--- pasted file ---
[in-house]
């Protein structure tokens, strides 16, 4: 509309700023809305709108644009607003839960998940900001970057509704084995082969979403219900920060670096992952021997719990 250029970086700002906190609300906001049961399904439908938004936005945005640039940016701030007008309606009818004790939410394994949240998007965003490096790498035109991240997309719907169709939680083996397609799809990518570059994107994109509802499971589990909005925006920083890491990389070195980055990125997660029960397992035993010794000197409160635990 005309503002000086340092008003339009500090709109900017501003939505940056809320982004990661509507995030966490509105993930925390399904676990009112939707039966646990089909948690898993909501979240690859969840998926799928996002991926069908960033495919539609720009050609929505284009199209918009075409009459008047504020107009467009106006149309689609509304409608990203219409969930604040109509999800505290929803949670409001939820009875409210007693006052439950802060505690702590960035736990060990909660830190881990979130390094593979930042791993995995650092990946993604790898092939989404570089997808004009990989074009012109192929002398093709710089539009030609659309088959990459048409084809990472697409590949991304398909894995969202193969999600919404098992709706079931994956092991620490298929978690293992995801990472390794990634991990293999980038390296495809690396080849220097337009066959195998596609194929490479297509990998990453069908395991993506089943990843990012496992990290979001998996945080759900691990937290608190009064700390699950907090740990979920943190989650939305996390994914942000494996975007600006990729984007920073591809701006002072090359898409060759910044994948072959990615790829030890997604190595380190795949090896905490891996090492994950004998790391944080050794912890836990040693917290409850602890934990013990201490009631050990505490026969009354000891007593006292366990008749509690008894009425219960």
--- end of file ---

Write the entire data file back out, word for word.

[in-house]
């Protein structure tokens, strides 16, 4: 509309700023809305709108644009607003839960998940900001970057509704084995082969979403219900920060670096992952021997719990 250029970086700002906190609300906001049961399904439908938004936005945005640039940016701030007008309606009818004790939410394994949240998007965003490096790498035109991240997309719907169709939680083996397609799809990518570059994107994109509802499971589990909005925006920083890491990389070195980055990125997660029960397992035993010794000197409160635990 005309503002000086340092008003339009500090709109900017501003939505940056809320982004990661509507995030966490509105993930925390399904676990009112939707039966646990089909948690898993909501979240690859969840998926799928996002991926069908960033495919539609720009050609929505284009199209918009075409009459008047504020107009467009106006149309689609509304409608990203219409969930604040109509999800505290929803949670409001939820009875409210007693006052439950802060505690702590960035736990060990909660830190881990979130390094593979930042791993995995650092990946993604790898092939989404570089997808004009990989074009012109192929002398093709710089539009030609659309088959990459048409084809990472697409590949991304398909894995969202193969999600919404098992709706079931994956092991620490298929978690293992995801990472390794990634991990293999980038390296495809690396080849220097337009066959195998596609194929490479297509990998990453069908395991993506089943990843990012496992990290979001998996945080759900691990937290608190009064700390699950907090740990979920943190989650939305996390994914942000494996975007600006990729984007920073591809701006002072090359898409060759910044994948072959990615790829030890997604190595380190795949090896905490891996090492994950004998790391944080050794912890836990040693917290409850602890934990013990201490009631050990505490026969009354000891007593006292366990008749509690008894009425219960």